Today will be another game where I attempt to decipher the happenings based on a game that rests on my DVR, but one that I don’t have time to watch before father time catches up with the sandman. My girlfriend and I met up with some of her co-workers, and what started as a stop at a frozen yogurt shop became multiple beers at my (and their) favorite local watering hole. The night definitely improved when frozen yogurt left the equation, and beer replacing it was easily a marginal win if not a two-win gain. That my bar had Oakshire IPA on tap today turned tonight from a replacement level night to at least All Star caliber. They haven’t had that shit on tap for months.
So Jason Vargas had a very un-Jason-Vargas-like night, from what I can tell. I am going to drop the “from what I can tell” qualifier from here on out because I made it quite clear that I didn’t watch tonight’s game. Vargas struck out only one batter, and walked two, while inducing 14 ground ball outs compared to nine fly outs in only 106 pitches. Those 106 pitches also included 10 hits. I’ll watch the game in the morning and check the Pitch F/X, but I’ll bet that there were equal elements of both smoke and mirrors that contributed to Vargas’ success tonight.
To some extent Ryan Vogelsong’s story is the absolute same as Colby Lewis’s. He was drafted by the Giants, traded to the Pirates, cut by the Pirates, pitched in Japan, then all the sudden in his early 30s he returned to the states to become a very effective pitcher. It’s hard to argue that Vogelsong hasn’t become every bit the pitcher he could have been, having posted 2.4 WAR last year riding great results and ugly peripherals to success in San Francisco, success that helped him finish 11th in Cy Young voting in the National League last year. And it’s that way that has made Vogelsong’s story much like that of Jason Vargas, also. Both of these guys pitch in cavernous home ballparks and are fly ball pitchers, and both have experienced success since finding a ballpark that basically masks all of their flaws and accentuates all of their strengths.
I have said this before, but I almost don’t like it when Miguel Olivo gets hits, because it means that Olivo is more likely to stick around. I don’t like Olivo behind the plate, or at the plate, and I don’t want him on the team I root for, especially when I think this team has younger guys I think need a shot at catcher before they’re moved to other positions.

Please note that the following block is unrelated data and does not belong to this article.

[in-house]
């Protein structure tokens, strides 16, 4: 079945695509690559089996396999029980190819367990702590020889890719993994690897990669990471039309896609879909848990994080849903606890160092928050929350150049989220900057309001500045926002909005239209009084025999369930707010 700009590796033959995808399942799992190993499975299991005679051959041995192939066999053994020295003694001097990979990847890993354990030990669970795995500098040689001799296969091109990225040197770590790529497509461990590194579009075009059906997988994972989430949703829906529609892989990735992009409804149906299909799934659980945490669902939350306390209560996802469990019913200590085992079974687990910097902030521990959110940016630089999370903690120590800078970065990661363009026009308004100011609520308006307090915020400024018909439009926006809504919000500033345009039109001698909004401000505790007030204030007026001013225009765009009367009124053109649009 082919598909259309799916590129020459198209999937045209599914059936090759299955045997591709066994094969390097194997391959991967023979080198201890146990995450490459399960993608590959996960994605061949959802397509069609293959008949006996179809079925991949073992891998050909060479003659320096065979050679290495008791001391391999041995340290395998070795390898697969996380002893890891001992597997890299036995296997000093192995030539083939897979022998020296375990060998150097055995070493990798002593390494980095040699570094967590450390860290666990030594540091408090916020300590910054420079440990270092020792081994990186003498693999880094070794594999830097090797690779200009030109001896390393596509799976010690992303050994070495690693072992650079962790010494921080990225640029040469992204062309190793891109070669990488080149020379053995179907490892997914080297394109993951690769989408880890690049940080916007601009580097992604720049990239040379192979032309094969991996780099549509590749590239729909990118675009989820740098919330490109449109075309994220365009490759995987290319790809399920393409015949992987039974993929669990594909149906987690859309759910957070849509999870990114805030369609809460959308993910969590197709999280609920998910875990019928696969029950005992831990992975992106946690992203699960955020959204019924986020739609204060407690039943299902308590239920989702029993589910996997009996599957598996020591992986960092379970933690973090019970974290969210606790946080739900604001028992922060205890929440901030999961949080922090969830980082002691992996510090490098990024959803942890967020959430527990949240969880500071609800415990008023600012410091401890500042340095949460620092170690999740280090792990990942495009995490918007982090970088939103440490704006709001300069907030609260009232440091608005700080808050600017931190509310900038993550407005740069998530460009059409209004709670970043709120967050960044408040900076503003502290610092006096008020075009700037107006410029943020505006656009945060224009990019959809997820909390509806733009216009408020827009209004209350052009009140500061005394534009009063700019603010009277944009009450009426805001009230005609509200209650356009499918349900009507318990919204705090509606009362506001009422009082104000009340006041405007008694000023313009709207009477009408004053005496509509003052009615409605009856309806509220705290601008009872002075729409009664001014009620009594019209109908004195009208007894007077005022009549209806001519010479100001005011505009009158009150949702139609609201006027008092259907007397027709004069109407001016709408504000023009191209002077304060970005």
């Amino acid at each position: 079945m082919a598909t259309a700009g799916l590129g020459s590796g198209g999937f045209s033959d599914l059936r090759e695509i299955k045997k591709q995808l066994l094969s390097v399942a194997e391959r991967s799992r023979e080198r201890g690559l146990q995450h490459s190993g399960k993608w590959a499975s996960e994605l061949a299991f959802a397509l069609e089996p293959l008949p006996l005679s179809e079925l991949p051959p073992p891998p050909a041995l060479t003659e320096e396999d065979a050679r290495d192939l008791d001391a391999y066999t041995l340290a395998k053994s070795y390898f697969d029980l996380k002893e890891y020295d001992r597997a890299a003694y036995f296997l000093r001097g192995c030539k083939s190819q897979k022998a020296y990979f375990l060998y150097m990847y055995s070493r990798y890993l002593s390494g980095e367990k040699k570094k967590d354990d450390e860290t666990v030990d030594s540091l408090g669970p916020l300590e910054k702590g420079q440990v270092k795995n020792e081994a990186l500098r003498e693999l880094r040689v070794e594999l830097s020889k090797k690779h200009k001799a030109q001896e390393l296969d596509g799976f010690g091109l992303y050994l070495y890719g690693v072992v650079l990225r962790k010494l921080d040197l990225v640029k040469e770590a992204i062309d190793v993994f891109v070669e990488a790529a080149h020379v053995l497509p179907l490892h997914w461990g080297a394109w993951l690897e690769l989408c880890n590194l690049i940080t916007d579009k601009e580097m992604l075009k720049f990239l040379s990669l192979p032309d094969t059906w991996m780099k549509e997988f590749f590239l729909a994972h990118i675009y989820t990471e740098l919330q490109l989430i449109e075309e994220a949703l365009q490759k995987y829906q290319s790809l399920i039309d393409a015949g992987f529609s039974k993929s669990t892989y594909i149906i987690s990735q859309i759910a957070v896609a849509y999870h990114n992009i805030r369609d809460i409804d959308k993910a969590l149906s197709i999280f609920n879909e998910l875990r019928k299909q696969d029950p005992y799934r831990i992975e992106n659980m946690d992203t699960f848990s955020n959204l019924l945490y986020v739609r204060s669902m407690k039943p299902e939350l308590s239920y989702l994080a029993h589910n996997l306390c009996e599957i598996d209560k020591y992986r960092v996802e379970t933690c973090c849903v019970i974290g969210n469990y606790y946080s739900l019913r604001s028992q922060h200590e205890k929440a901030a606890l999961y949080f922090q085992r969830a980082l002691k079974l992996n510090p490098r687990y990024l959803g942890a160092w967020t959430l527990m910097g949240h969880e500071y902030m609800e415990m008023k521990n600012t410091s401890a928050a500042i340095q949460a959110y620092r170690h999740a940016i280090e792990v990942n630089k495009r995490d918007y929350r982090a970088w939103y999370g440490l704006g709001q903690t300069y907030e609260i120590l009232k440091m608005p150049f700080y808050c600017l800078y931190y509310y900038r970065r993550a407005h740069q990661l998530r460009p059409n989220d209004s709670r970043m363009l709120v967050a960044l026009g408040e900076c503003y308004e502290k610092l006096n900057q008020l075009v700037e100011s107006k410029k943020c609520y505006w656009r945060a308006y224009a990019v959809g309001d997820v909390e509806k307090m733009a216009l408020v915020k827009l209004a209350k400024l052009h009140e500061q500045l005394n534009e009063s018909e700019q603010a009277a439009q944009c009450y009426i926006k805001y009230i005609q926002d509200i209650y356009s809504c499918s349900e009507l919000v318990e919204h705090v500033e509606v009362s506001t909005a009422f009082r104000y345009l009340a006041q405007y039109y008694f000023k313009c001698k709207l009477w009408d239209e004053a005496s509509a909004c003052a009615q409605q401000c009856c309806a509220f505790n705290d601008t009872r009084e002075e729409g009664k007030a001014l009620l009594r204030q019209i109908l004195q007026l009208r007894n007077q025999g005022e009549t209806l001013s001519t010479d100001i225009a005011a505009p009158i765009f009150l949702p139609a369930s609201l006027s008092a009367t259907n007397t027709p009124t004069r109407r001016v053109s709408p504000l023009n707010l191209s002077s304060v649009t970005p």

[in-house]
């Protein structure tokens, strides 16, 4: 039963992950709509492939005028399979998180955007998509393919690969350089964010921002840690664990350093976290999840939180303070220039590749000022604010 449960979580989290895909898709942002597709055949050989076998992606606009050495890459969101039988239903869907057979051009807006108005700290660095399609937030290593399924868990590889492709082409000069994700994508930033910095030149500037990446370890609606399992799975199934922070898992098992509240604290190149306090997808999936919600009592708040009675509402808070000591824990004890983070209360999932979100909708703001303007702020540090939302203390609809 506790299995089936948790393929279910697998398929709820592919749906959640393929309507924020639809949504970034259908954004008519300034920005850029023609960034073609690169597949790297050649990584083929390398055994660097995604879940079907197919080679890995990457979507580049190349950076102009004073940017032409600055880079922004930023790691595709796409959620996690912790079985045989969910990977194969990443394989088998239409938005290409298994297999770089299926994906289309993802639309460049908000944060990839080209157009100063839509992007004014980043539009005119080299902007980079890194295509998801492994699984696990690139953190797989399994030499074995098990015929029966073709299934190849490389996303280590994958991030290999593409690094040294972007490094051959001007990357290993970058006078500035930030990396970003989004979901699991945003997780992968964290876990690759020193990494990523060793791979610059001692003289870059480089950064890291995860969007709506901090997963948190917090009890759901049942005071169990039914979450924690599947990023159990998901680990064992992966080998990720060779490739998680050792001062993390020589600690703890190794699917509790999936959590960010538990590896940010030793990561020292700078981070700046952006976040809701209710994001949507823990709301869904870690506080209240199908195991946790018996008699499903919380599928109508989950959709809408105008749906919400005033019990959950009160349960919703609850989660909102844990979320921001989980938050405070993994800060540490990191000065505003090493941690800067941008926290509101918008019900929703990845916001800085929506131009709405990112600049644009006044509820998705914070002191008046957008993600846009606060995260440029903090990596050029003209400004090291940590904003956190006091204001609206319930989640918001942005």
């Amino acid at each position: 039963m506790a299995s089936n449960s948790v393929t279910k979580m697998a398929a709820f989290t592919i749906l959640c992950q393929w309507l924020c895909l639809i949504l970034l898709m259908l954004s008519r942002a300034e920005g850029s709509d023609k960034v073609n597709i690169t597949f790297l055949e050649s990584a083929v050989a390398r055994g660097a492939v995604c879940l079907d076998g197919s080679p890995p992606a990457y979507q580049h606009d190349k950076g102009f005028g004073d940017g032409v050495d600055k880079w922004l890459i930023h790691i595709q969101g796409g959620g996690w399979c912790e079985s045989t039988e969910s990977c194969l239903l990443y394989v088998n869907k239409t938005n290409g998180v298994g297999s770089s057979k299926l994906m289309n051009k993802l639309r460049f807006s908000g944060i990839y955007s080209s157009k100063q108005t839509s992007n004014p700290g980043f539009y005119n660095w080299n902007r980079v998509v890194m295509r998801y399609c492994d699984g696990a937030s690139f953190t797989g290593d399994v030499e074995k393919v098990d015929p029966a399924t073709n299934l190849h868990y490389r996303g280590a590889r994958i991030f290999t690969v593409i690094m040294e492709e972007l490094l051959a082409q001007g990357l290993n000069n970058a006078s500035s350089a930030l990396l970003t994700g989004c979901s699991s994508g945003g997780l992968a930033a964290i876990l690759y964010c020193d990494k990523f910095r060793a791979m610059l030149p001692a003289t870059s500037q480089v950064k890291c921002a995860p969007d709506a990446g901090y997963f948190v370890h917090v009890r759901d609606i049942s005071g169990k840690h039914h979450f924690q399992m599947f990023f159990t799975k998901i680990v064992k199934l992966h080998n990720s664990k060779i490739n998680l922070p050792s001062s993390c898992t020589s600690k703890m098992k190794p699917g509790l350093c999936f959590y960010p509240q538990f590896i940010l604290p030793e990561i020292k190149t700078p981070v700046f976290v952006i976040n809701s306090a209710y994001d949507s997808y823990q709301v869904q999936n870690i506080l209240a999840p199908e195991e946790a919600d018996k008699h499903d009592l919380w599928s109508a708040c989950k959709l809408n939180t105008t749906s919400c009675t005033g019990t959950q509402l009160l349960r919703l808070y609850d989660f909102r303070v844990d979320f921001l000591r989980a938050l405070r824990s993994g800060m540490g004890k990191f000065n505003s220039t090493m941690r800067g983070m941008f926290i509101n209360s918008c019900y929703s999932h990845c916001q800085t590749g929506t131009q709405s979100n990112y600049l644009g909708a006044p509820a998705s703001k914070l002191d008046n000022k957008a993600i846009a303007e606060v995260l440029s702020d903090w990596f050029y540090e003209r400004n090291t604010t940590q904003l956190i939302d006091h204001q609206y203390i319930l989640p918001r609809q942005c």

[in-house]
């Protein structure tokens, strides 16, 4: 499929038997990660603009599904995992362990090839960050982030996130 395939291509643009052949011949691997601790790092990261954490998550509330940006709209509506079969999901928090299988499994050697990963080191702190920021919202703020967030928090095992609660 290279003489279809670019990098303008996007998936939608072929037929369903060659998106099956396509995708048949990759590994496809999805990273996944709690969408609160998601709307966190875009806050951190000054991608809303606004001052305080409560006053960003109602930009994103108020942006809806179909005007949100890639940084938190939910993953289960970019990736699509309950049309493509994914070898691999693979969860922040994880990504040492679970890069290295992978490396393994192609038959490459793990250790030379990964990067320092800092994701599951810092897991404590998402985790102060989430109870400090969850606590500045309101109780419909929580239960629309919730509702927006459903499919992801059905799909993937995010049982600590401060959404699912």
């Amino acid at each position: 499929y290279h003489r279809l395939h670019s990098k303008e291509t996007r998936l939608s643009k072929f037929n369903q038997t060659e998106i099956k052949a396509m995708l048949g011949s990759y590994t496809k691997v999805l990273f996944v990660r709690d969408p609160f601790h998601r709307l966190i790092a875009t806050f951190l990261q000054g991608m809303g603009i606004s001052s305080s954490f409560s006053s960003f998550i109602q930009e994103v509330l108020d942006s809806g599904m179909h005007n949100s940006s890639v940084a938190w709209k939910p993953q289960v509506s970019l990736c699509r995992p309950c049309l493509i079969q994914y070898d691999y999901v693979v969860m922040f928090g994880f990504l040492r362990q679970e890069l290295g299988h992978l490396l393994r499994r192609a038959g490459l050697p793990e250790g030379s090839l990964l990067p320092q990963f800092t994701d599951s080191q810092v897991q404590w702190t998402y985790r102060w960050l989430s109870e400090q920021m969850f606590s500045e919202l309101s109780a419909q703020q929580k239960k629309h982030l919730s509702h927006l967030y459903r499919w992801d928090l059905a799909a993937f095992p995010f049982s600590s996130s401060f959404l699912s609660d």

Buster Posey hit a homerun off Vargas also. That’s a lot less bad than if say, a guy like Ryan Theriot hit a homerun off Vargas. Mike Zunino has received comparisons to Buster Posey, so in some quasi-nonsensical way this is almost good news. Of course, it’s not really good news, and what Posey does from here on out has little to no bearing on what Zunino will become in the future. But hey, Buster Posey can hit, and he can also play catcher. I can’t say that about anyone on the Mariners roster right now who doesn’t have an alliterated hashtag floating around Twitter in his honor.
The Mariners have lost a bunch of games straight, and tomorrow they face the struggling Tim Lincecum. I can’t wait to hear how many times Brandon Morrow’s name gets mentioned tomorrow. Even better, I can’t wait to hear how everyone who hated and vilified Morrow for being enough of an asshole to be taken ahead of Lincecum bag on the trade that also sent him out of town. The pick was unfortunate, the trade was a product of bad process, but move the fuck on already. One half of those moves were made by past regimes, and Morrow was a good starter in theory only.
I hope Mikey does this shit tomorrow, for your sake.